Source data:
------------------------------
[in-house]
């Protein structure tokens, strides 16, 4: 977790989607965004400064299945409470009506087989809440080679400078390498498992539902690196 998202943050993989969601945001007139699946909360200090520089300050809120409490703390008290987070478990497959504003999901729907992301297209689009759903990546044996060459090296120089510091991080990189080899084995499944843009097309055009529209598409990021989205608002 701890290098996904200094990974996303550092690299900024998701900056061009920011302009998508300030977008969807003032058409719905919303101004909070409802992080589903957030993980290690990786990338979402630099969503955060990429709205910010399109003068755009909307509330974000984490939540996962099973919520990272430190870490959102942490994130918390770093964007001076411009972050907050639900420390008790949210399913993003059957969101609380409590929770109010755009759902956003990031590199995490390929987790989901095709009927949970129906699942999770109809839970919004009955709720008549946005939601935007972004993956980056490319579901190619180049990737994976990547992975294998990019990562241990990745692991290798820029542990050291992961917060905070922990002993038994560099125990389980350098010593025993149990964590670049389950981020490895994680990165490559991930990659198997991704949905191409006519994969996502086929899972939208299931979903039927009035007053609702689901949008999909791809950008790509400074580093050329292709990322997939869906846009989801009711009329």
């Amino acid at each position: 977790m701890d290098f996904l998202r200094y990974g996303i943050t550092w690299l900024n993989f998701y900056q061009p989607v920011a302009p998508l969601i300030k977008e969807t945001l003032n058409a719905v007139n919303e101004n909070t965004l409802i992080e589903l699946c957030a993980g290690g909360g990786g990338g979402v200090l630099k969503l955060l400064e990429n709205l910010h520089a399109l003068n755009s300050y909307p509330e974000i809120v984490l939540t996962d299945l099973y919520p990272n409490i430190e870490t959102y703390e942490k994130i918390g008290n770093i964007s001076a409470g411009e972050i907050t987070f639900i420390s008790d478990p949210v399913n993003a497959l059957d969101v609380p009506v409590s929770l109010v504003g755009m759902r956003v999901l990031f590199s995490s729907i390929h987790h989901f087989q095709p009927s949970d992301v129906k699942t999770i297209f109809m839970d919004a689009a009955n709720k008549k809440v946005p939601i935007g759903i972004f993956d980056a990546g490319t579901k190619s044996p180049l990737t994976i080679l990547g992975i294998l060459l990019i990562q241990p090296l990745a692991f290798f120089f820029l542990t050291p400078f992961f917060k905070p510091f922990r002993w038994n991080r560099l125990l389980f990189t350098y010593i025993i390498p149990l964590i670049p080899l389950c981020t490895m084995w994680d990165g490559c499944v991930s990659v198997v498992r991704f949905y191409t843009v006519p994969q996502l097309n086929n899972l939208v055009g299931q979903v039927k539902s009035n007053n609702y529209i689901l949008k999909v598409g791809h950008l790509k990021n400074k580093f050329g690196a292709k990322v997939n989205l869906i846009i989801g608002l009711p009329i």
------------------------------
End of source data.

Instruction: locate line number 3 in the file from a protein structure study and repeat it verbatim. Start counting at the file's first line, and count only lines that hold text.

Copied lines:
């Amino acid at each position: 977790m701890d290098f996904l998202r200094y990974g996303i943050t550092w690299l900024n993989f998701y900056q061009p989607v920011a302009p998508l969601i300030k977008e969807t945001l003032n058409a719905v007139n919303e101004n909070t965004l409802i992080e589903l699946c957030a993980g290690g909360g990786g990338g979402v200090l630099k969503l955060l400064e990429n709205l910010h520089a399109l003068n755009s300050y909307p509330e974000i809120v984490l939540t996962d299945l099973y919520p990272n409490i430190e870490t959102y703390e942490k994130i918390g008290n770093i964007s001076a409470g411009e972050i907050t987070f639900i420390s008790d478990p949210v399913n993003a497959l059957d969101v609380p009506v409590s929770l109010v504003g755009m759902r956003v999901l990031f590199s995490s729907i390929h987790h989901f087989q095709p009927s949970d992301v129906k699942t999770i297209f109809m839970d919004a689009a009955n709720k008549k809440v946005p939601i935007g759903i972004f993956d980056a990546g490319t579901k190619s044996p180049l990737t994976i080679l990547g992975i294998l060459l990019i990562q241990p090296l990745a692991f290798f120089f820029l542990t050291p400078f992961f917060k905070p510091f922990r002993w038994n991080r560099l125990l389980f990189t350098y010593i025993i390498p149990l964590i670049p080899l389950c981020t490895m084995w994680d990165g490559c499944v991930s990659v198997v498992r991704f949905y191409t843009v006519p994969q996502l097309n086929n899972l939208v055009g299931q979903v039927k539902s009035n007053n609702y529209i689901l949008k999909v598409g791809h950008l790509k990021n400074k580093f050329g690196a292709k990322v997939n989205l869906i846009i989801g608002l009711p009329i």